- Associated Press - Sunday, May 17, 2015

NORFOLK, Neb. (AP) - During the day, they teach and attend school, treat patients and perform a variety of other important tasks.

But once a week, they put down their dental drills and stethoscopes, leave their classrooms and instead pick up their trombones, trumpets and saxophones to make music, the Norfolk Daily News (https://bit.ly/1RJtD3v ) reported.

“We’re so fortunate to have a group like this. It gives everyone the opportunity to still play,” said Dr. Brad Krivohlavek.

The local dentist is one of four musicians who have been performing with the Northeast Area Jazz Ensemble since its inception 35 years ago.

The others are Randy Neuharth and Dr. Tom Surber, both of Norfolk, and Bob Johnson of Howells.

Once a week, those four and a number of other musicians practice their craft. And when the opportunity presents itself, they take their show to a concert hall, dance hall or some other venue.

The musicians came together in 1980 at the urging of the late Jim Boullion, who was Northeast Community College’s director of music at the time.

In a Daily News article in 1986, Boullion said he promoted the idea of the ensemble to provide community members with the opportunity to continue playing jazz music after leaving school.

Initially, Boullion appealed to area music teachers. While they continue to form the basis for the group, others are involved, including doctors and engineers, Neuharth said.

Although members aren’t paid, teachers can earn professional growth credits through the college from their participation, he added.

While the group normally charges a fee to perform, the money is used to support the college’s music department and to provide scholarships for music students who attend Northeast.

Plus, along with the college, the ensemble co-sponsors the annual Northeast Jazz Festival that brings together junior high and high school band and show choir students from around the Midwest.

Other benefits are not as visible.

For instance, participation “exposes young directors and educators to new techniques and literature,” Neuharth said.

The organization has thrived all of these years because the musicians get great joy out of playing, Johnson said.

Johnson’s association with music began in the fourth grade when he was forced to dance with a girl at a school activity where the band provided the music, he said with a laugh. The following year, he took up trumpet playing and joined the band so he could avoid dancing.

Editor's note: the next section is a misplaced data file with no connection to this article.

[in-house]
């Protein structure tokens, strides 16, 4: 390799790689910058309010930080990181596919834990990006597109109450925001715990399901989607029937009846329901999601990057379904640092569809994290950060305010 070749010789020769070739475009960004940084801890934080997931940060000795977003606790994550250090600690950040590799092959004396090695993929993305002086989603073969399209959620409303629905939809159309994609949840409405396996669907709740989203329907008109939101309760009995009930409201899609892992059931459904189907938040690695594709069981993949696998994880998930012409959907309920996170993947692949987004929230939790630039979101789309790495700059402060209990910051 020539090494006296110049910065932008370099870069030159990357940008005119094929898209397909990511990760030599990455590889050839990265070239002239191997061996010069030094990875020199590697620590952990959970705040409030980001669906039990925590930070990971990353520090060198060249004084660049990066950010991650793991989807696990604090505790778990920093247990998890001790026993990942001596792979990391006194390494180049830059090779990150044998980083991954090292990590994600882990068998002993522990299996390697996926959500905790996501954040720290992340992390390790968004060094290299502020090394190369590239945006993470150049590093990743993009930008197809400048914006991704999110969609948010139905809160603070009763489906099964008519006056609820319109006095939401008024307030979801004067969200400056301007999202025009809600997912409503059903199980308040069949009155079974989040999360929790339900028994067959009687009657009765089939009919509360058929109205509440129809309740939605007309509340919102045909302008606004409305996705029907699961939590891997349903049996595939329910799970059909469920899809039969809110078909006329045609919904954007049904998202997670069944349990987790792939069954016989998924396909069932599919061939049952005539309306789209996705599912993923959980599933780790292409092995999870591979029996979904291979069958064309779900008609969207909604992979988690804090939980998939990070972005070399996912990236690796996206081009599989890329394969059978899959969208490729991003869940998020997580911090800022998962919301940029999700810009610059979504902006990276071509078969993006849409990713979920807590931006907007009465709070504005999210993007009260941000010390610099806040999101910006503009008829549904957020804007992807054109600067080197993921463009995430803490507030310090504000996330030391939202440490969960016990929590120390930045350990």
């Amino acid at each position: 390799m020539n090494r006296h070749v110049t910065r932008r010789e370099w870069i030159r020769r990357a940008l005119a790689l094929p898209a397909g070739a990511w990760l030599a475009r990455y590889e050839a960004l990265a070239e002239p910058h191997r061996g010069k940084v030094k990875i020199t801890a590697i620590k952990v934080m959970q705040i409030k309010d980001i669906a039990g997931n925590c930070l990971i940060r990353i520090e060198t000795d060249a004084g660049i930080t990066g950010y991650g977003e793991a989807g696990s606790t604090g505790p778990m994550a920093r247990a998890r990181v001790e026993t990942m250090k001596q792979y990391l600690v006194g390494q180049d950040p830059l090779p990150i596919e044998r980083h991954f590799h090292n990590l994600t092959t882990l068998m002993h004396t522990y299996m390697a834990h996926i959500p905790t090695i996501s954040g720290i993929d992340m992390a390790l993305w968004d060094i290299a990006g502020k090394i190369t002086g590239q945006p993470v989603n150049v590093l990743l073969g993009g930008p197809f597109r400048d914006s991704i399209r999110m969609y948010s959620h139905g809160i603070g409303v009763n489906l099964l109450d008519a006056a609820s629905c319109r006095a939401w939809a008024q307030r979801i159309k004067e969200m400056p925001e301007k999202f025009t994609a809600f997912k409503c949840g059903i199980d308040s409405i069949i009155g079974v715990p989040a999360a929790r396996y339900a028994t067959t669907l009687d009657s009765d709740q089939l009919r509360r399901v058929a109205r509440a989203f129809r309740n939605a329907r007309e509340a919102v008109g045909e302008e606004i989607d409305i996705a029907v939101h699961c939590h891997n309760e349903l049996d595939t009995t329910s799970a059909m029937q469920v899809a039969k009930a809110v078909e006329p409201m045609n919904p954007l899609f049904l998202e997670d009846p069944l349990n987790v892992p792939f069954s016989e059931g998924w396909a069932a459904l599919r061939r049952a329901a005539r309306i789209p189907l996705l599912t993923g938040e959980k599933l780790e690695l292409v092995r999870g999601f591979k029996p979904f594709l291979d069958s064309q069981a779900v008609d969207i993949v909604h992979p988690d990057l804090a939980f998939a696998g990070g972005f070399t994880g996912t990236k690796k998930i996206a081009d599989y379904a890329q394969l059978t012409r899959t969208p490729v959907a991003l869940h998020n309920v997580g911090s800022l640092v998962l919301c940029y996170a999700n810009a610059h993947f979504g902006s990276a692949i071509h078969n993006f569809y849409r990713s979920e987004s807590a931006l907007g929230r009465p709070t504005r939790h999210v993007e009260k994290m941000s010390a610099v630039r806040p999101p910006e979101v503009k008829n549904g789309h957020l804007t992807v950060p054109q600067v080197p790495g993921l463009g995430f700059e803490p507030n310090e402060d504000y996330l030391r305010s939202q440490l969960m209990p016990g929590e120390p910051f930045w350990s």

“I wasn’t tall enough for the basketball team, so I stayed with the band,” he added.

He went on to have a career as a school band director and has had “no regrets,” he said.

Neuharth took up the trombone as a child after he and a friend found his dad’s old trombone and an electric guitar in the attic of their house in Eureka, South Dakota, he said.

“We took the instruments and marched up and down the street, and the band director drove by and said, ‘When you’re old enough, that’s what you’re going to play,’ ” Neuharth said.

The rest is history.

Kevin McLouth, a trumpet player from Norfolk whose parents were music teachers, took over as Northeast’s director of instrumental music when Neuharth retired. He now also directs the ensemble, as Neuharth did for many years.

Krivohlavek comes from a line of polka-players. Although he started out playing the trumpet, he switched to drums along the way.

While one might think that directing a group of music directors would be tricky, Neuharth and McLouth said it’s fairly easy. Although most members aren’t shy about providing input, it’s done in a congenial manner.

After all, they have the same goal of providing an enjoyable experience for the audience by playing their signature “big band” music, which is recognizable by people of all ages, McLouth said.

During its long history, the ensemble has played for dances at a variety of venues, at fundraising events, at the shopping mall during the holidays and in at least two concerts a year, which are presented at the college. They also entertain at the Norfolk Veterans Home regularly.

Still, Krivohlavek said they sometimes feel as though they are the best-kept secret in town.

That was evident last December when, while providing Christmas music at the Sunset Plaza, a listener said, “You’re really good. Where else do you play?” Krivohlavek said.

So members are looking for opportunities to perform, Neuharth said.

And they are inviting the public and especially former members to help celebrate the organization’s 35th anniversary at a concert on Sunday, May 17, at 2 p.m. in the theater at the Cox Activities Center at Northeast Community College.

“We want to invite alumni and reminisce,” Neuharth said.


Information from: Norfolk Daily News, https://www.norfolkdailynews.com

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